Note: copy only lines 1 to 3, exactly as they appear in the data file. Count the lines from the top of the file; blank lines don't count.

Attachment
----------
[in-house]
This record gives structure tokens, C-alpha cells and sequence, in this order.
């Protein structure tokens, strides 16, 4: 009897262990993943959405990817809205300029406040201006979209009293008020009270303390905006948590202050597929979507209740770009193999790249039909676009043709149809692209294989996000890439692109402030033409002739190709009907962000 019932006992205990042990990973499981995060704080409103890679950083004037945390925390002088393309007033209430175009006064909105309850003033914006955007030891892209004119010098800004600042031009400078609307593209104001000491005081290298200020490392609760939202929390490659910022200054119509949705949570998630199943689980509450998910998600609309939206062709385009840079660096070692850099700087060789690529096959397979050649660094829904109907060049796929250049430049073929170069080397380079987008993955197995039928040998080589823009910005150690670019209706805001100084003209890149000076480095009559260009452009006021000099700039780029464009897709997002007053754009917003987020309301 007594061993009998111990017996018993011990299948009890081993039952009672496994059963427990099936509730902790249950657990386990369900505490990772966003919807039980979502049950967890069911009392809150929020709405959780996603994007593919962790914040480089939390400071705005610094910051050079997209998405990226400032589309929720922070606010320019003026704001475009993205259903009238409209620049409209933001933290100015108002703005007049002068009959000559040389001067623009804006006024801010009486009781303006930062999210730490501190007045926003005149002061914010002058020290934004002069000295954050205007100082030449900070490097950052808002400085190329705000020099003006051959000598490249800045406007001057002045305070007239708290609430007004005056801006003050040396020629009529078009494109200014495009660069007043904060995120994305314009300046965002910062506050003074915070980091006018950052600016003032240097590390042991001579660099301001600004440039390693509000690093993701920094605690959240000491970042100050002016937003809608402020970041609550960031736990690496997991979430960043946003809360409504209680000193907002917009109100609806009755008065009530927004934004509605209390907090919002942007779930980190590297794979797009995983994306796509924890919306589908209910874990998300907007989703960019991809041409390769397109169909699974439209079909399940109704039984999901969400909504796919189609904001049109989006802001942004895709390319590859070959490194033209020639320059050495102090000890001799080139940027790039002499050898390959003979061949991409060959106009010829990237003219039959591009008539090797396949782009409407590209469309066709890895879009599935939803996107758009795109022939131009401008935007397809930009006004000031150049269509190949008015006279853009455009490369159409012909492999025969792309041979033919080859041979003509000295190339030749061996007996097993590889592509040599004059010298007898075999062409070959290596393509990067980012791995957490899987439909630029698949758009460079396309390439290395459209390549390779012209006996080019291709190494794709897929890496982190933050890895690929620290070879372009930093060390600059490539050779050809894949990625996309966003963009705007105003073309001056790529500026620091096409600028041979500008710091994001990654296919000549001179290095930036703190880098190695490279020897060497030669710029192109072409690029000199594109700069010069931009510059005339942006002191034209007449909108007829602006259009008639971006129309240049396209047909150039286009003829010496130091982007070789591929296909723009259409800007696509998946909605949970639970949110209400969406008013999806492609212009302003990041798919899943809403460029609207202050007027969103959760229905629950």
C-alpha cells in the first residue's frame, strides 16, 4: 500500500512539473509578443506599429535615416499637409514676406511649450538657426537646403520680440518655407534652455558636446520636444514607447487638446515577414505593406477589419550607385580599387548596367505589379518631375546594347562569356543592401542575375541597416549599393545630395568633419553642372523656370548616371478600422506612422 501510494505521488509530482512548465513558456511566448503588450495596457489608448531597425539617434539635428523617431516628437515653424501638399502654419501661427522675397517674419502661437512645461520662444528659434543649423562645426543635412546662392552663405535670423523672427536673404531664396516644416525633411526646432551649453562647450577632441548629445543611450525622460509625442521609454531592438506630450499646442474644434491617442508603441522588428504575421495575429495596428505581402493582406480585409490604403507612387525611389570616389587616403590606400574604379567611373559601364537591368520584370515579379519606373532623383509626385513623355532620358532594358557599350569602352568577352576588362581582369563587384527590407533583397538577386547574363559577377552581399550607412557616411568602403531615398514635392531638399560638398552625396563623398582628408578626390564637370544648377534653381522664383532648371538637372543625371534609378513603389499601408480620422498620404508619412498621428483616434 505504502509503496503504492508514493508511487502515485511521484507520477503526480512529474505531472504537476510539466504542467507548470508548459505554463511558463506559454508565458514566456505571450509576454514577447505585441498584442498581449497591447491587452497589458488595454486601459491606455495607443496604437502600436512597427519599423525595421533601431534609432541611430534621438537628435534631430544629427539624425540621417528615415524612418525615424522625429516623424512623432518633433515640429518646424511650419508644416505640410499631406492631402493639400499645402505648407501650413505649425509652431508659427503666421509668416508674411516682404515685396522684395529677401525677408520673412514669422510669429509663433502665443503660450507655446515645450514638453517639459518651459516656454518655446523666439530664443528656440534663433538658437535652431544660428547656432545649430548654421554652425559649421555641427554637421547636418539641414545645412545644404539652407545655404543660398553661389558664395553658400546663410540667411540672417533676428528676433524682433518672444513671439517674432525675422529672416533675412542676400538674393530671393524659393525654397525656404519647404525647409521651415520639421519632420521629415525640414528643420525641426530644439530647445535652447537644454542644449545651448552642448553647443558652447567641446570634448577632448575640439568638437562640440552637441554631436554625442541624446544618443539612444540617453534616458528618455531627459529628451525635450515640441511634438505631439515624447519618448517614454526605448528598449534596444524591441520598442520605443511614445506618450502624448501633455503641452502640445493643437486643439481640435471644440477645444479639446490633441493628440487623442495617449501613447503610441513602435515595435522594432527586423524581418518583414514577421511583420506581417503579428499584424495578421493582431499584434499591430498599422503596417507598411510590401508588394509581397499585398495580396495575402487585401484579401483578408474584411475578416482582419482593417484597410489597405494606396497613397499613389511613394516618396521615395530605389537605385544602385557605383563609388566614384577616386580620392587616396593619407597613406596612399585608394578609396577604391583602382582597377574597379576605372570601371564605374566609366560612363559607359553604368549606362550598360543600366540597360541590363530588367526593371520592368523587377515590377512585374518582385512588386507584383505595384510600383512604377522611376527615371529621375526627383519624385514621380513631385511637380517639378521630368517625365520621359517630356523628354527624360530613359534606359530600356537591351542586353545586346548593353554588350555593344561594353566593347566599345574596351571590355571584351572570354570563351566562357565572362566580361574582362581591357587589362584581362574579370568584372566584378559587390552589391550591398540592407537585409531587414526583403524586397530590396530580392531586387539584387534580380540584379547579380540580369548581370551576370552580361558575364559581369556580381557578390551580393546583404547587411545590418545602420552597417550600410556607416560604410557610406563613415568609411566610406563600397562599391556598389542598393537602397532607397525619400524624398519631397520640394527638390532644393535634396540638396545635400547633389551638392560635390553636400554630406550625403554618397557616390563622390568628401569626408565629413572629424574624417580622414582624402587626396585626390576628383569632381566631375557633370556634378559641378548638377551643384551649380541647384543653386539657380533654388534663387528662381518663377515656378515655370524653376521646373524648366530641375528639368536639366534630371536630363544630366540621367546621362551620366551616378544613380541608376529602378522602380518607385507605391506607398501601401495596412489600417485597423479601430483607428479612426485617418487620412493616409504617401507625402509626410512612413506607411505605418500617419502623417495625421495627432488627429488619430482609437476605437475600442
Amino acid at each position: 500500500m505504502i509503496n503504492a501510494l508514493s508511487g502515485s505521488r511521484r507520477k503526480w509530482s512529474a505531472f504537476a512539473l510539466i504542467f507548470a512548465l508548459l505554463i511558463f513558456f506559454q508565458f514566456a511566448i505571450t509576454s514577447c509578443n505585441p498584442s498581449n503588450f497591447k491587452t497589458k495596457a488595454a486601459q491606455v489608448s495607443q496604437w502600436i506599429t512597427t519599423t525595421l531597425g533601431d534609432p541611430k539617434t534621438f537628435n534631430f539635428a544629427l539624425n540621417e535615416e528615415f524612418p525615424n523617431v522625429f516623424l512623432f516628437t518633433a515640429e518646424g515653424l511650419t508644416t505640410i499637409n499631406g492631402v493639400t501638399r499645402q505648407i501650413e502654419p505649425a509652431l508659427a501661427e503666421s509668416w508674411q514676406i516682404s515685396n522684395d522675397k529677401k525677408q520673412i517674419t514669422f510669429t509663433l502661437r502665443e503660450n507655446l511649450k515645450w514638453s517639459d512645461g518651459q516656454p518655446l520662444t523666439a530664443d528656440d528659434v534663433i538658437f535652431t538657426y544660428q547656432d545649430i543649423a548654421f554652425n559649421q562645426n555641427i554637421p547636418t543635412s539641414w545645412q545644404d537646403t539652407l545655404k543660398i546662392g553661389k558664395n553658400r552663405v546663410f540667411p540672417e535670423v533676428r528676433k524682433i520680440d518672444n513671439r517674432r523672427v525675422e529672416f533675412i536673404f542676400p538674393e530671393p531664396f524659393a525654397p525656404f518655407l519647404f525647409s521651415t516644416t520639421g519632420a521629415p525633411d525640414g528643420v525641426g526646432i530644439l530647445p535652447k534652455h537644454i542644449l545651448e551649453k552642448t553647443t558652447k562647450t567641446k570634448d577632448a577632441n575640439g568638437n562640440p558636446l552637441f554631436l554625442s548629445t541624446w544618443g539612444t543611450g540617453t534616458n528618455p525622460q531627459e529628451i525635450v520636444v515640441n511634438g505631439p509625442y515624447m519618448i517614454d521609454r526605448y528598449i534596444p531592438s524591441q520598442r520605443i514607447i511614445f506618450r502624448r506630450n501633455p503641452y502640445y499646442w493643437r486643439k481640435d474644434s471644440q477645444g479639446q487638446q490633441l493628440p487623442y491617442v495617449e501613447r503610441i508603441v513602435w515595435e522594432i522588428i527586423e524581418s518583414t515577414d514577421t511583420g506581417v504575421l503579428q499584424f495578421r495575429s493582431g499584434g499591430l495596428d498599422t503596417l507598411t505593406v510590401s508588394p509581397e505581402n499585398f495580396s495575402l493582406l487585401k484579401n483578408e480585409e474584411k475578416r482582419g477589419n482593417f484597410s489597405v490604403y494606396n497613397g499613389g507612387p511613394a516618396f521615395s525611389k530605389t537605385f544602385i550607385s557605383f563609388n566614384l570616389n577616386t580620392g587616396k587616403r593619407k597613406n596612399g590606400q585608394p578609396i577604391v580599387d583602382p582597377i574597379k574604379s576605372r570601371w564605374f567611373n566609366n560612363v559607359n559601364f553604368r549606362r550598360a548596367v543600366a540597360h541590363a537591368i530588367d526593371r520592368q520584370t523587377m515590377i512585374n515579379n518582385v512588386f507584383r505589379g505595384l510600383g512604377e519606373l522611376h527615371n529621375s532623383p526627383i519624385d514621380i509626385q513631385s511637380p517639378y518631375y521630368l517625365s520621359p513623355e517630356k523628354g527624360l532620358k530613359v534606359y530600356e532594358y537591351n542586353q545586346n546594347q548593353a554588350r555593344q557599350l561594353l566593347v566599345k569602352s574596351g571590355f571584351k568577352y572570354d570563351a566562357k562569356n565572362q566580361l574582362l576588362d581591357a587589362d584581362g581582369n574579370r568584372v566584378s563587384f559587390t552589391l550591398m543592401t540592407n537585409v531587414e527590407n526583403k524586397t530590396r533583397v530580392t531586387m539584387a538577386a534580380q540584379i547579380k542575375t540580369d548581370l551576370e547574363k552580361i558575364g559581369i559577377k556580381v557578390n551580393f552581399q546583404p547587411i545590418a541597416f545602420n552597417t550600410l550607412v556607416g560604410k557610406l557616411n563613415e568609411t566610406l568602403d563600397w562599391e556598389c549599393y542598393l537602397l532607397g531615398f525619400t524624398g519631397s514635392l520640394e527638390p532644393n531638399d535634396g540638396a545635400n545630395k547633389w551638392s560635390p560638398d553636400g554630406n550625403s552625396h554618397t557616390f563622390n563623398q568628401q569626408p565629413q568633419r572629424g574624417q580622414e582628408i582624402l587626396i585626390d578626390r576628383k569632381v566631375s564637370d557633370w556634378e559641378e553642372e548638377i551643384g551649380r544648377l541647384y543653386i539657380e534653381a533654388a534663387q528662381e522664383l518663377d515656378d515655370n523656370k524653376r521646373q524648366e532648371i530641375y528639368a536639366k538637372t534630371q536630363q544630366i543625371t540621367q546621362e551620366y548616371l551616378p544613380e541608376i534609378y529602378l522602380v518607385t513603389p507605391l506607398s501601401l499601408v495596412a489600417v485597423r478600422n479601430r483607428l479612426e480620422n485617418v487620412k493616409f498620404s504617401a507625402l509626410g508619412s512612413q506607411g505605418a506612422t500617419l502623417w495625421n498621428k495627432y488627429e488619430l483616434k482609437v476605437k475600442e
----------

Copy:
[in-house]
This record gives structure tokens, C-alpha cells and sequence, in this order.
């Protein structure tokens, strides 16, 4: 009897262990993943959405990817809205300029406040201006979209009293008020009270303390905006948590202050597929979507209740770009193999790249039909676009043709149809692209294989996000890439692109402030033409002739190709009907962000 019932006992205990042990990973499981995060704080409103890679950083004037945390925390002088393309007033209430175009006064909105309850003033914006955007030891892209004119010098800004600042031009400078609307593209104001000491005081290298200020490392609760939202929390490659910022200054119509949705949570998630199943689980509450998910998600609309939206062709385009840079660096070692850099700087060789690529096959397979050649660094829904109907060049796929250049430049073929170069080397380079987008993955197995039928040998080589823009910005150690670019209706805001100084003209890149000076480095009559260009452009006021000099700039780029464009897709997002007053754009917003987020309301 007594061993009998111990017996018993011990299948009890081993039952009672496994059963427990099936509730902790249950657990386990369900505490990772966003919807039980979502049950967890069911009392809150929020709405959780996603994007593919962790914040480089939390400071705005610094910051050079997209998405990226400032589309929720922070606010320019003026704001475009993205259903009238409209620049409209933001933290100015108002703005007049002068009959000559040389001067623009804006006024801010009486009781303006930062999210730490501190007045926003005149002061914010002058020290934004002069000295954050205007100082030449900070490097950052808002400085190329705000020099003006051959000598490249800045406007001057002045305070007239708290609430007004005056801006003050040396020629009529078009494109200014495009660069007043904060995120994305314009300046965002910062506050003074915070980091006018950052600016003032240097590390042991001579660099301001600004440039390693509000690093993701920094605690959240000491970042100050002016937003809608402020970041609550960031736990690496997991979430960043946003809360409504209680000193907002917009109100609806009755008065009530927004934004509605209390907090919002942007779930980190590297794979797009995983994306796509924890919306589908209910874990998300907007989703960019991809041409390769397109169909699974439209079909399940109704039984999901969400909504796919189609904001049109989006802001942004895709390319590859070959490194033209020639320059050495102090000890001799080139940027790039002499050898390959003979061949991409060959106009010829990237003219039959591009008539090797396949782009409407590209469309066709890895879009599935939803996107758009795109022939131009401008935007397809930009006004000031150049269509190949008015006279853009455009490369159409012909492999025969792309041979033919080859041979003509000295190339030749061996007996097993590889592509040599004059010298007898075999062409070959290596393509990067980012791995957490899987439909630029698949758009460079396309390439290395459209390549390779012209006996080019291709190494794709897929890496982190933050890895690929620290070879372009930093060390600059490539050779050809894949990625996309966003963009705007105003073309001056790529500026620091096409600028041979500008710091994001990654296919000549001179290095930036703190880098190695490279020897060497030669710029192109072409690029000199594109700069010069931009510059005339942006002191034209007449909108007829602006259009008639971006129309240049396209047909150039286009003829010496130091982007070789591929296909723009259409800007696509998946909605949970639970949110209400969406008013999806492609212009302003990041798919899943809403460029609207202050007027969103959760229905629950």